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Microbiomes of the Amazon forest: bacterial diversity and community structure in the phyllosphere, litter and soil

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Author(s):
Julio Cezar Fornazier Moreira
Total Authors: 1
Document type: Doctoral Thesis
Press: Piracicaba.
Institution: Universidade de São Paulo (USP). Escola Superior de Agricultura Luiz de Queiroz (ESALA/BC)
Defense date:
Examining board members:
Marcio Rodrigues Lambais; Victor Satler Pylro; Jorge Luiz Mazza Rodrigues; Bruno Henrique Pimentel Rosado
Advisor: Marcio Rodrigues Lambais
Abstract

Forest biomes cover approximately 38 million km2 worldwide, from which one third represent tropical and subtropical forests. Among these biomes, the Amazon forest is one of the most important for its roles in global climate regulation and dueling high levels of plant, animal and microbial diversity. The Amazon forest represents 60% of Brazilian territory and has been constantly threatened by the expansion of agricultural and animal husbandry areas. The reduction of the biodiversity levels in the Amazon may result in unforeseen impacts on the stability of the biome. The role of the microorganisms in this process is unknown. In general, the knowledge about the microbial diversity and community structure in the Amazon forest, as well the drivers of these community are poorly understood. It has been observed in the Brazilian Atlantic forest that the bacterial communities associated to the phyllosphere, dermosphere and rhizosphere of several tree species are unique and depend on the plant taxon. In order to unravel the drivers of the bacterial communities associated to plants of the Amazon forest in specific microenvironments, we evaluated the bacterial communities associated with the phyllosphere, litter and rhizospheric soil of nine tree species at three time points in a pristine Amazon forest in Brazil, using high-throughput sequencing of 16S rRNA genes. Our results showed that bacterial alpha diversity in the rhizosphere is higher than in the phyllosphere. However, the phyllosphere showed higher levels of heterogeneity (i.e. higher beta diversity). We also observed that an extreme drought during the ENSO 2015-2016 affected mainly the phyllosphere bacterial communities, inducing decreases in alpha diversity and increases in beta diversity. Our results also showed that plant species and plant functional traits are important drivers of the bacterial communities in the Amazon forest. In general, our data indicate that even though plant species is an important determinant of phyllosphere, litter and rhizospheric soil bacterial community structures, extreme climatic events (such as drought) may induce significant changes in bacterial diversity and community structure of the Amazon forest trees, with possible changes in functionality. (AU)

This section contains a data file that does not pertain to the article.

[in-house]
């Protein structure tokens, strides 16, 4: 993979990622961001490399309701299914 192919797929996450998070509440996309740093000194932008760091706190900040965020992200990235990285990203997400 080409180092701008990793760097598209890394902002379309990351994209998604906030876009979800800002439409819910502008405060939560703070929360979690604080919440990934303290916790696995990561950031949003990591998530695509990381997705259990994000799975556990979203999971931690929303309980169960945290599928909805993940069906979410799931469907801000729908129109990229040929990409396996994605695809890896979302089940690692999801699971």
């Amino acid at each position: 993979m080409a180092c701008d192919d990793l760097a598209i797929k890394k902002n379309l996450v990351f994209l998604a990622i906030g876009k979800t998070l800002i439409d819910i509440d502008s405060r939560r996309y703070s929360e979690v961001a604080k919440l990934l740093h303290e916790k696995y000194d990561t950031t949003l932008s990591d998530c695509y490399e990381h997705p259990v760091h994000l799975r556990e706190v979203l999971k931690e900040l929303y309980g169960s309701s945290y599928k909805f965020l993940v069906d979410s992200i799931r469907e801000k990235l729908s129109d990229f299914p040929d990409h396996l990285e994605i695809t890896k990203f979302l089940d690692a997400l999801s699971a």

FAPESP's process: 16/15932-4 - Comparative analysis of bacterial communities in phyllosphere, litter and rhizosphere of tree species in the Amazon rain forest
Grantee:Julio Cezar Fornazier Moreira
Support Opportunities: Scholarships in Brazil - Doctorate